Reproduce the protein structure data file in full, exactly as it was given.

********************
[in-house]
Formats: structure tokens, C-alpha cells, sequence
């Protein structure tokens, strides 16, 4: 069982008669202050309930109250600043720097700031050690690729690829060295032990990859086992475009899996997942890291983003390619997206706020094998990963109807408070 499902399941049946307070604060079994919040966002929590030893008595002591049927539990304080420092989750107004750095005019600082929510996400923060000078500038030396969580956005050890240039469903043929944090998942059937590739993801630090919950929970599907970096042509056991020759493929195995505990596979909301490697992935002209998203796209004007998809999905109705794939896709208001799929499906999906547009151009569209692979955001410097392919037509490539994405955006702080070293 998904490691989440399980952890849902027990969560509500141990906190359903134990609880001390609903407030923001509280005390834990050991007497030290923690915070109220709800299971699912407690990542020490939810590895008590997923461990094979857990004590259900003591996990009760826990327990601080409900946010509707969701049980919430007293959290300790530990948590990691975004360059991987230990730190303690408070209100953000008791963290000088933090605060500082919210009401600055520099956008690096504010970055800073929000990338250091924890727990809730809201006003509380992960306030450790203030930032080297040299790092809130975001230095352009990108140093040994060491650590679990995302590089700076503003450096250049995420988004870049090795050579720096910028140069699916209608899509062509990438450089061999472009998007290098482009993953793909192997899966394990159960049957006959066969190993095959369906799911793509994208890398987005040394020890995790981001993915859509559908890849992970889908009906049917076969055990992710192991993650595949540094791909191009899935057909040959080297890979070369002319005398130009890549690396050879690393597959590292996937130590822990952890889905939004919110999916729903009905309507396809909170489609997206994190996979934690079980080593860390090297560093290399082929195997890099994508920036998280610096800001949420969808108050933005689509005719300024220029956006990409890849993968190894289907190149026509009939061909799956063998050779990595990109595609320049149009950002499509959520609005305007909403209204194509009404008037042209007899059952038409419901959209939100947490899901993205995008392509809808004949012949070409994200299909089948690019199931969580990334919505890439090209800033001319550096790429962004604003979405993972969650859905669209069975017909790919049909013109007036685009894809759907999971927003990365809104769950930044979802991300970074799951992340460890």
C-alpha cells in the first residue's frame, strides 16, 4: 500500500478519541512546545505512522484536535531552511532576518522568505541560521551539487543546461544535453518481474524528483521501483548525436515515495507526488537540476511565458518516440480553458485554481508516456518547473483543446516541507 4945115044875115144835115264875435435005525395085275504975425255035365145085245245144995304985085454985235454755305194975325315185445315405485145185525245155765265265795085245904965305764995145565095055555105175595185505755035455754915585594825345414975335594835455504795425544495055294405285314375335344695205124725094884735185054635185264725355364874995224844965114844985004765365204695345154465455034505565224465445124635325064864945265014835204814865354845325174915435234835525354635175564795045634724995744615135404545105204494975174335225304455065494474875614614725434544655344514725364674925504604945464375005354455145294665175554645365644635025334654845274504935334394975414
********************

[in-house]
Formats: structure tokens, C-alpha cells, sequence
């Protein structure tokens, strides 16, 4: 069982008669202050309930109250600043720097700031050690690729690829060295032990990859086992475009899996997942890291983003390619997206706020094998990963109807408070 499902399941049946307070604060079994919040966002929590030893008595002591049927539990304080420092989750107004750095005019600082929510996400923060000078500038030396969580956005050890240039469903043929944090998942059937590739993801630090919950929970599907970096042509056991020759493929195995505990596979909301490697992935002209998203796209004007998809999905109705794939896709208001799929499906999906547009151009569209692979955001410097392919037509490539994405955006702080070293 998904490691989440399980952890849902027990969560509500141990906190359903134990609880001390609903407030923001509280005390834990050991007497030290923690915070109220709800299971699912407690990542020490939810590895008590997923461990094979857990004590259900003591996990009760826990327990601080409900946010509707969701049980919430007293959290300790530990948590990691975004360059991987230990730190303690408070209100953000008791963290000088933090605060500082919210009401600055520099956008690096504010970055800073929000990338250091924890727990809730809201006003509380992960306030450790203030930032080297040299790092809130975001230095352009990108140093040994060491650590679990995302590089700076503003450096250049995420988004870049090795050579720096910028140069699916209608899509062509990438450089061999472009998007290098482009993953793909192997899966394990159960049957006959066969190993095959369906799911793509994208890398987005040394020890995790981001993915859509559908890849992970889908009906049917076969055990992710192991993650595949540094791909191009899935057909040959080297890979070369002319005398130009890549690396050879690393597959590292996937130590822990952890889905939004919110999916729903009905309507396809909170489609997206994190996979934690079980080593860390090297560093290399082929195997890099994508920036998280610096800001949420969808108050933005689509005719300024220029956006990409890849993968190894289907190149026509009939061909799956063998050779990595990109595609320049149009950002499509959520609005305007909403209204194509009404008037042209007899059952038409419901959209939100947490899901993205995008392509809808004949012949070409994200299909089948690019199931969580990334919505890439090209800033001319550096790429962004604003979405993972969650859905669209069975017909790919049909013109007036685009894809759907999971927003990365809104769950930044979802991300970074799951992340460890």
C-alpha cells in the first residue's frame, strides 16, 4: 500500500478519541512546545505512522484536535531552511532576518522568505541560521551539487543546461544535453518481474524528483521501483548525436515515495507526488537540476511565458518516440480553458485554481508516456518547473483543446516541507 4945115044875115144835115264875435435005525395085275504975425255035365145085245245144995304985085454985235454755305194975325315185445315405485145185525245155765265265795085245904965305764995145565095055555105175595185505755035455754915585594825345414975335594835455504795425544495055294405285314375335344695205124725094884735185054635185264725355364874995224844965114844985004765365204695345154465455034505565224465445124635325064864945265014835204814865354845325174915435234835525354635175564795045634724995744615135404545105204494975174335225304455065494474875614614725434544655344514725364674925504604945464375005354455145294665175554645365644635025334654845274504935334394975414